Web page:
Your honest, heartfelt admission after experiencing your father’s passing serves as a guiding light and an inspiration for all of us about life.
My father’s death has made me a better rabbi. It’s made me a better man. It’s made me a better father, made me a better husband. It’s made me a more humane human being. Death and loss can ennoble all of us to live more meaningful lives.
We have all gone through one of the most trying years, and now we have turned the page to a new year. Please provide us with some words of reflection, optimism, and encouragement for 2021.
There are a number of things I would say. I learned one from a friend of mine who had three different cancers; the third cancer was lethal. When I asked, ‘what did the first two cancers teach you?’ He said, ‘Time flies, even when you’re not having fun.’
The pandemic is going to end. This experience has been scarring and formative for many of us, and ultimately, it’s going to end. Sometimes after certain surgeries, when people are depressed, I’m able to say to them, ‘Everyone gets better from this. You’re going to get better.’ So, as simple as it sounds, I think remembering that time flies, even when you’re not having fun, and that we’re going to get through it, is helpful.
I’m grateful for the year that has passed as it has really tested my capacity for gratitude. It’s hard to be depressed if you’re grateful. But I think this has been a year-long lesson in gratitude for the simplest of things. Look back on the past nine months. Are you not amazed at how you have adapted and found ways to flourish and live and love? Be proud of what we have been through together and apart. Be proud of what you have done, and how you have done it. Know that going forward, no matter what life puts in front of you, you will be a resilient person who will find beauty.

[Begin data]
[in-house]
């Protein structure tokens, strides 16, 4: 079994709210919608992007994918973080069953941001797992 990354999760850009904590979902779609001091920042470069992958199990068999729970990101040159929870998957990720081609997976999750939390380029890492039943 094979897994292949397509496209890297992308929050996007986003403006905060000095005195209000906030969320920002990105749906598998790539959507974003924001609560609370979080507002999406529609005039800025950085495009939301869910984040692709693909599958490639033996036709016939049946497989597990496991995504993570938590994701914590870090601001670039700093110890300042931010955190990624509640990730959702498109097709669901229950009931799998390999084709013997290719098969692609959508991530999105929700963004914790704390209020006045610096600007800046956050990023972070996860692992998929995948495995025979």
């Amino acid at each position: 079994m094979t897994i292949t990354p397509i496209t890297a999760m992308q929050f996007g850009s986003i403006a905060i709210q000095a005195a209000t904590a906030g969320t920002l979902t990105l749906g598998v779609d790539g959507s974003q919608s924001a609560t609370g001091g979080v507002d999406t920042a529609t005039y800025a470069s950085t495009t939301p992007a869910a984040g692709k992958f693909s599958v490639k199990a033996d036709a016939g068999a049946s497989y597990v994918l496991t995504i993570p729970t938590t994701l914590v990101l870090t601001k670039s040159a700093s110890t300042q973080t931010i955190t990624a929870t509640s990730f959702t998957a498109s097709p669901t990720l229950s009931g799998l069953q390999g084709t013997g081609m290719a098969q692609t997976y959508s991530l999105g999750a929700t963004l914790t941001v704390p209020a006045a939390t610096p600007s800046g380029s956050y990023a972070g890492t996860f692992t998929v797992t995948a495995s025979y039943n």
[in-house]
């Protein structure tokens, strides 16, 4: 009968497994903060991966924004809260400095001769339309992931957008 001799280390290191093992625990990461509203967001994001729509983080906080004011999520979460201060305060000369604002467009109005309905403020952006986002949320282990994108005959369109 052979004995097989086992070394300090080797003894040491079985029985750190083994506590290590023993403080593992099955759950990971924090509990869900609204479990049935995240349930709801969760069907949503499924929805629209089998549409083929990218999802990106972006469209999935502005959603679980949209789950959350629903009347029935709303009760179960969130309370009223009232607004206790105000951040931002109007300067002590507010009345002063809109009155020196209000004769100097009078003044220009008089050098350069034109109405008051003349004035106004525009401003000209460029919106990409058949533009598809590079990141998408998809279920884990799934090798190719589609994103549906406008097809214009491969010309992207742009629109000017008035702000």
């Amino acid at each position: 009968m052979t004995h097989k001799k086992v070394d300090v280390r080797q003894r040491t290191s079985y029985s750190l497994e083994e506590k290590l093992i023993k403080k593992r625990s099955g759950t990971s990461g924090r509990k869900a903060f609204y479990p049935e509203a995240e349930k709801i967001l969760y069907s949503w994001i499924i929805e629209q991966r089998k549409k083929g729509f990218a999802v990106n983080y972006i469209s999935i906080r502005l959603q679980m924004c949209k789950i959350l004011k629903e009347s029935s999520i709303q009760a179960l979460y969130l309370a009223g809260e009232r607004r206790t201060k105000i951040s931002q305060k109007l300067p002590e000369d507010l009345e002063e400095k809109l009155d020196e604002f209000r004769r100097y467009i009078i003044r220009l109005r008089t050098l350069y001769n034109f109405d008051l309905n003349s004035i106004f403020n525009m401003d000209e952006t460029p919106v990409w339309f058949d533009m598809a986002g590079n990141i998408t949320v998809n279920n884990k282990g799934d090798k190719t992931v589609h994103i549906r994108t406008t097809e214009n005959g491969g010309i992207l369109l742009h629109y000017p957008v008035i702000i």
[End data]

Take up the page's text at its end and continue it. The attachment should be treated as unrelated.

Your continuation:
It’s true that anyone reading the Beverly Hills Courier newspaper pretty much is on the lucky side of the pandemic. They have a driveway that the paper could land on. Yes, from a Maslow’s hierarchy of needs perspective, we are the lucky ones. But we’ve also done an amazing job. Amazing. Every one of us has gotten to this point through this pandemic. And there is no reason to believe that we are not capable of doing the same and then some in the year to come.
There is a point I made in the previous book, “More Beautiful Than Before” about going through difficult times. We’ve all been through hell these past nine months. And when thinking about the new year, the important thing about going through hell is not to come out of it empty handed. Ask yourself, “What am I going to carry with me from this experience? What am I coming out of this hell with that I’m going to make positive use of for the rest of my life?”
Let’s think about this new year as the opportunity not to come out of hell empty handed. Loss hurts, but there’s a lot of beauty that remains, and you can hold that for the rest of your life.
This is what growing older is. It’s loss after loss, and then a gain, and then a loss. Life is ultimately about holding on and appreciating the beauty of what remains. It really is.
After graduating Northwestern University, and studying at Trinity College, Oxford University, Rabbi Leder received a Master’s Degree in Hebrew Letters and Rabbinical Ordination from Hebrew Union College. He is a regular contributor and guest on “The Today Show” and writes often for TIME, Foxnews.com, and Maria Shriver’s Sunday Paper. His published essays have appeared in Town and Country, the Los Angeles Times, USA Today and the Los Angeles Jewish Journal, where his Torah commentaries were read weekly by over 50,000 people.
The New York Times called Rabbi Leder’s first book, “The Extraordinary Nature of Ordinary Things,” “uplifting.” His second book, “More Money Than God: Living a Rich Life Without Losing Your Soul,” received high honors as did his third book, “More Beautiful Than Before; How Suffering Transforms Us,” which reached #4 on Amazon’s overall best sellers list in its first week. Newsweek Magazine has twice named Rabbi Leder one of the ten most influential rabbis in America.